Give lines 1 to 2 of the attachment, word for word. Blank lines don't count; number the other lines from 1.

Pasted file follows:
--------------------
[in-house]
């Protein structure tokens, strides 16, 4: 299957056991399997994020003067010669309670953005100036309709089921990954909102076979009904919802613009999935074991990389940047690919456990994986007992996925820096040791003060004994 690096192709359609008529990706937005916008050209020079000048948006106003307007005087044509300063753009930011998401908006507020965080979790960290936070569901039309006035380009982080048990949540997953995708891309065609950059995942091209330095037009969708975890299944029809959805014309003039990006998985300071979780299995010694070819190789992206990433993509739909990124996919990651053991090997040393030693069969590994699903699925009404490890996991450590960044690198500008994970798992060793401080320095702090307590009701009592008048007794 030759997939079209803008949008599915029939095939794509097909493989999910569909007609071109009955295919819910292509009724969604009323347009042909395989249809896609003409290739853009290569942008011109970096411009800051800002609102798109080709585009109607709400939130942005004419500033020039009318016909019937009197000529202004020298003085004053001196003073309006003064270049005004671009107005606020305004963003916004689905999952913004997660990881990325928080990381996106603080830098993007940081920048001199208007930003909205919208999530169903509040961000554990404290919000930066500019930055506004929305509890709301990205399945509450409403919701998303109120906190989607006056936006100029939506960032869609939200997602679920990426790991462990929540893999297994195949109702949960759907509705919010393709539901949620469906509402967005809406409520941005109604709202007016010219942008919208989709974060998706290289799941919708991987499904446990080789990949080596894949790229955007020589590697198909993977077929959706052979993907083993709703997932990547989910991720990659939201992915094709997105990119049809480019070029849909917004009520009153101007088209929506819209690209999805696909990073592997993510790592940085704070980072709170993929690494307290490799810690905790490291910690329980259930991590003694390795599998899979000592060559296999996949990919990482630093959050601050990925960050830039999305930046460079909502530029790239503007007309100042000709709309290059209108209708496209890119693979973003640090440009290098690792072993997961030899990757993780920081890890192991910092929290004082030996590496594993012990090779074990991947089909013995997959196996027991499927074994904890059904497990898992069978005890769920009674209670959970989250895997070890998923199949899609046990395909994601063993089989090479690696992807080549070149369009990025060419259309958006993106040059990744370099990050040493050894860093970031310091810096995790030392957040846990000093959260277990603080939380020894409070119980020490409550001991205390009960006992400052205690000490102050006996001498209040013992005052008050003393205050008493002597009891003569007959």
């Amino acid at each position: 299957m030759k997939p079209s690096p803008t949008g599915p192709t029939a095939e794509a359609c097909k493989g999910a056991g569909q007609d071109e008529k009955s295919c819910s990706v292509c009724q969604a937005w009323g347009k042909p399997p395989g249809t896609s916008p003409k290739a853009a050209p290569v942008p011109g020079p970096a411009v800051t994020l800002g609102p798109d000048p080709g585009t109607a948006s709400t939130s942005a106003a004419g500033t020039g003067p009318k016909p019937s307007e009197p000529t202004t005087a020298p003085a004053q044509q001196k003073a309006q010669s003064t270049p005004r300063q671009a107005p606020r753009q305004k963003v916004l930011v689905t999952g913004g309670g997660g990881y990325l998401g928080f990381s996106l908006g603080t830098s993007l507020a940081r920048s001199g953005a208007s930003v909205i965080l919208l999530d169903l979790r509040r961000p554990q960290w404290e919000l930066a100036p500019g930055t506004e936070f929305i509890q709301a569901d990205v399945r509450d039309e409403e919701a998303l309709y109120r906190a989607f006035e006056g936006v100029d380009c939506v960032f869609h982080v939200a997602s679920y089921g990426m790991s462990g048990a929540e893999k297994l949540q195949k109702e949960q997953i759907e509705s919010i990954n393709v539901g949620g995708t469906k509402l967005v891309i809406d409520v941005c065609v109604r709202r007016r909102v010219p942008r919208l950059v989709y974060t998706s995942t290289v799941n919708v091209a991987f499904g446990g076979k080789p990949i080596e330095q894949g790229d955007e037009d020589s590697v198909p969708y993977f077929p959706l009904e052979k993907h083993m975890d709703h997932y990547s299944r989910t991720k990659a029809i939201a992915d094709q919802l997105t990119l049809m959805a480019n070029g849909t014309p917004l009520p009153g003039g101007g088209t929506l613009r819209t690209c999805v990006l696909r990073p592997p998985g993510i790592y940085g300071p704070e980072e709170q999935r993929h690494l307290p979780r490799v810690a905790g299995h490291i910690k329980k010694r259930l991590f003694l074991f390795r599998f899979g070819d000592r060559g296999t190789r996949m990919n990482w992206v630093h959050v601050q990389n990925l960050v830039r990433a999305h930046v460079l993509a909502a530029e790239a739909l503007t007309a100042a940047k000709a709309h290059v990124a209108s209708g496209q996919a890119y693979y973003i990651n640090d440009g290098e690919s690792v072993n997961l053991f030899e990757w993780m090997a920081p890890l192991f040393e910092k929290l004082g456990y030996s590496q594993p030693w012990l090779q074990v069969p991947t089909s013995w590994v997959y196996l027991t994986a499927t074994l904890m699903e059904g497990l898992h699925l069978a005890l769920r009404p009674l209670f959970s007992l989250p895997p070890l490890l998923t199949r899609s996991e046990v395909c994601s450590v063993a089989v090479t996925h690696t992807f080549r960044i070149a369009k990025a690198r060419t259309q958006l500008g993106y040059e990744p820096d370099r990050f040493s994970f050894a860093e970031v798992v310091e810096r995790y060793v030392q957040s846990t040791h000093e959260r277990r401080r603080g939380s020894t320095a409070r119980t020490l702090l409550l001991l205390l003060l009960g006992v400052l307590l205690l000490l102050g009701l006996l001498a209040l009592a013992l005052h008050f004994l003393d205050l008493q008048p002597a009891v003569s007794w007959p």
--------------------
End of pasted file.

[in-house]
């Protein structure tokens, strides 16, 4: 299957056991399997994020003067010669309670953005100036309709089921990954909102076979009904919802613009999935074991990389940047690919456990994986007992996925820096040791003060004994 690096192709359609008529990706937005916008050209020079000048948006106003307007005087044509300063753009930011998401908006507020965080979790960290936070569901039309006035380009982080048990949540997953995708891309065609950059995942091209330095037009969708975890299944029809959805014309003039990006998985300071979780299995010694070819190789992206990433993509739909990124996919990651053991090997040393030693069969590994699903699925009404490890996991450590960044690198500008994970798992060793401080320095702090307590009701009592008048007794 030759997939079209803008949008599915029939095939794509097909493989999910569909007609071109009955295919819910292509009724969604009323347009042909395989249809896609003409290739853009290569942008011109970096411009800051800002609102798109080709585009109607709400939130942005004419500033020039009318016909019937009197000529202004020298003085004053001196003073309006003064270049005004671009107005606020305004963003916004689905999952913004997660990881990325928080990381996106603080830098993007940081920048001199208007930003909205919208999530169903509040961000554990404290919000930066500019930055506004929305509890709301990205399945509450409403919701998303109120906190989607006056936006100029939506960032869609939200997602679920990426790991462990929540893999297994195949109702949960759907509705919010393709539901949620469906509402967005809406409520941005109604709202007016010219942008919208989709974060998706290289799941919708991987499904446990080789990949080596894949790229955007020589590697198909993977077929959706052979993907083993709703997932990547989910991720990659939201992915094709997105990119049809480019070029849909917004009520009153101007088209929506819209690209999805696909990073592997993510790592940085704070980072709170993929690494307290490799810690905790490291910690329980259930991590003694390795599998899979000592060559296999996949990919990482630093959050601050990925960050830039999305930046460079909502530029790239503007007309100042000709709309290059209108209708496209890119693979973003640090440009290098690792072993997961030899990757993780920081890890192991910092929290004082030996590496594993012990090779074990991947089909013995997959196996027991499927074994904890059904497990898992069978005890769920009674209670959970989250895997070890998923199949899609046990395909994601063993089989090479690696992807080549070149369009990025060419259309958006993106040059990744370099990050040493050894860093970031310091810096995790030392957040846990000093959260277990603080939380020894409070119980020490409550001991205390009960006992400052205690000490102050006996001498209040013992005052008050003393205050008493002597009891003569007959």